In Lockett v. Target Corporation, 3:20-CV-00191 (SVN), 2022 WL 17127292 (D.Conn. Nov. 22, 2022), the court, inter alia, denied defendant’s motion for summary judgment on plaintiff’s race-based hostile work environment claim asserted under Title VII of the Civil Rights Act of 1964 and 42 U.S.C. § 1981.
After summarizing the applicable “black letter” law regarding a hostile work environment claim, the court applied it to the facts:
The Court concludes that there are genuine issues of material fact as to Plaintiff’s hostile work environment claim that render summary judgment inappropriate. Plaintiff’s hostile work environment claim focuses on the following occurrences. First, Plaintiff alleges that, beginning in August of 2017—on the day Defendant promoted Sanders to the Receiver position—and lasting until the day Plaintiff left her employment with Defendant, Sanders and other employees were permitted to play music on a speaker that contained several derogatory terms, including racist and sexist language. ECF No. 94 at 2. Plaintiff alleges that Nunes, her supervisor, did not prevent the music from being played, and that Hill was present when the music was played. Id.; Ex. L to Def.’s Mot. at 10. Second, Plaintiff claims that a sign that read “spook,” which Plaintiff argues is a derogatory term for African Americans, was placed in an area where Plaintiff and other team members could easily see it. ECF No. 94 at 2. Third, Plaintiff alleges that on her last day of employment for Defendant, she was forced to work alone, witnessed Sanders rant about being labeled a racist, and found a banana at the ship-to-store workstation, where she was stationed that day.3 Id. at 3. In connection with her hostile work environment claim, Plaintiff also generally discusses Defendant’s failure to promote her to the Receiver position, microaggressions exhibited by Defendant’s Store Team Leader, Kyle Wilhelmy, and the inappropriate language (“my negro” and “whitey”) used by Hill and Stevens.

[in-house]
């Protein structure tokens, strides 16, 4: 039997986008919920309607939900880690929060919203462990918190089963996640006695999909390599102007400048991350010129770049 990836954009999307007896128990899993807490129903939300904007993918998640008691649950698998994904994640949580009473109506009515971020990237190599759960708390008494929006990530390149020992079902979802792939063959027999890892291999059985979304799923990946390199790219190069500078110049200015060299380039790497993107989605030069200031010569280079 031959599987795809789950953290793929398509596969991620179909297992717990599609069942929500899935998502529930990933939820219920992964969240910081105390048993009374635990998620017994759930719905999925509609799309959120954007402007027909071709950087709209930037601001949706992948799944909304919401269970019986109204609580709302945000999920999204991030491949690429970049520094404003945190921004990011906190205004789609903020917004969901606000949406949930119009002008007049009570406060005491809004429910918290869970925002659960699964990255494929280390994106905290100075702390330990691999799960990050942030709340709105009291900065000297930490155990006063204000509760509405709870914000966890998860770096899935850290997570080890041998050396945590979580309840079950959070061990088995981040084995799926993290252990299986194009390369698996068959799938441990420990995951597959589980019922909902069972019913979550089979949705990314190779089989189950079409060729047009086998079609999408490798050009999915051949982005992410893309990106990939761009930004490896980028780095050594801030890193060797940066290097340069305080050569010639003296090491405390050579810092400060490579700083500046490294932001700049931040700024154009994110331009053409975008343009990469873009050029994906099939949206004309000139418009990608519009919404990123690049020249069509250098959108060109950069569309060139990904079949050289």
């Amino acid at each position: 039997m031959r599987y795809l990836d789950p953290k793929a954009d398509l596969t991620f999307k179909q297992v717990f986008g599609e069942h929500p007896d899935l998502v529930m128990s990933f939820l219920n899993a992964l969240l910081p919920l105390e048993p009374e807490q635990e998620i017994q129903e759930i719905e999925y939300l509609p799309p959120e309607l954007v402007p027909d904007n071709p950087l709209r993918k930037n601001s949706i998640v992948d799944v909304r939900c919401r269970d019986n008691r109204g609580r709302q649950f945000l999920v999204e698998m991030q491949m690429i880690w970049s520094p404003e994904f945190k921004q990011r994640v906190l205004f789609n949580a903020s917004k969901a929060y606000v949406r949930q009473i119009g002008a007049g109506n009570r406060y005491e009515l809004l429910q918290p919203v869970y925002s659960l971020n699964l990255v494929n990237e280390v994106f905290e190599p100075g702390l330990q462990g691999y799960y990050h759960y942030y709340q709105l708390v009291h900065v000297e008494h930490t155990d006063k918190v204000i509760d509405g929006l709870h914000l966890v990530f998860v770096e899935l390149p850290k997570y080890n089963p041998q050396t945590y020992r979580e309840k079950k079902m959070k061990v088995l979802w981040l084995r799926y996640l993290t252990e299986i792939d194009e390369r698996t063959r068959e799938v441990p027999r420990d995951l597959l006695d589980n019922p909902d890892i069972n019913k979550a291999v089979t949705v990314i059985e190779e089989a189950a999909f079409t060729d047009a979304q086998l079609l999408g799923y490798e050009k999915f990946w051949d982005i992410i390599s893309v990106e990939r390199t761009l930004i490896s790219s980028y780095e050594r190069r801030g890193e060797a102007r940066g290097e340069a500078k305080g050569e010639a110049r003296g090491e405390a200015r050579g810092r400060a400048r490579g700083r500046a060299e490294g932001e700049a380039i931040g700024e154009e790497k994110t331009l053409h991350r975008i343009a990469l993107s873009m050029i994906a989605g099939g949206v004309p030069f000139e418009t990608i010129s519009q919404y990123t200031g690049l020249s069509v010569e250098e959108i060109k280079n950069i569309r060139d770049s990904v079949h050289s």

The Court first finds that there are genuine issues of material fact as to whether the conduct Plaintiff complains of was objectively “severe or pervasive enough that a reasonable person would find it hostile or abusive,” see Raspardo, 770 F.3d at 114. At the outset, the Court notes that many of the incidents upon which Plaintiff relies—the spook sign, the inappropriate language between Hill and Stevens, and the banana at her workstation—are isolated in nature, and likely would not constitute a hostile work environment, either each standing alone or even in combination. Even assuming all of these incidents were racially motivated, the Second Circuit has held that, when a plaintiff claims that she was subjected to a hostile work environment based on “racist comments, slurs, and jokes,” she must show “more than a few isolated incidents of racial enmity.” Schwapp v. Town of Avon, 118 F.3d 106, 110 (2d Cir. 1997) (citation omitted). In other words, “[i]nstead of sporadic racial slurs, there must be a steady barrage of opprobrious racial comments.” Id. (citation omitted) (alteration in original). Therefore, whether racial slurs or incidents constitute a hostile work environment typically depends upon the quantity, frequency, and severity of those slurs or incidents, “considered cumulatively in order to obtain a realistic view of the work environment.” Id. at 110–11 (internal citations and quotation marks omitted). Setting aside Plaintiff’s evidence of the backroom music, Plaintiff’s evidence of other episodic racially offensive conduct—including that Hill and Stevens referred to each other using racially insensitive terms over walkie talkies and that a sign with the word “spook,” which Plaintiff argues is a racial epithet, and a banana were displayed and placed, respectively, in her workspace—likely would not be pervasive and severe enough to establish that Plaintiff endured a hostile work environment.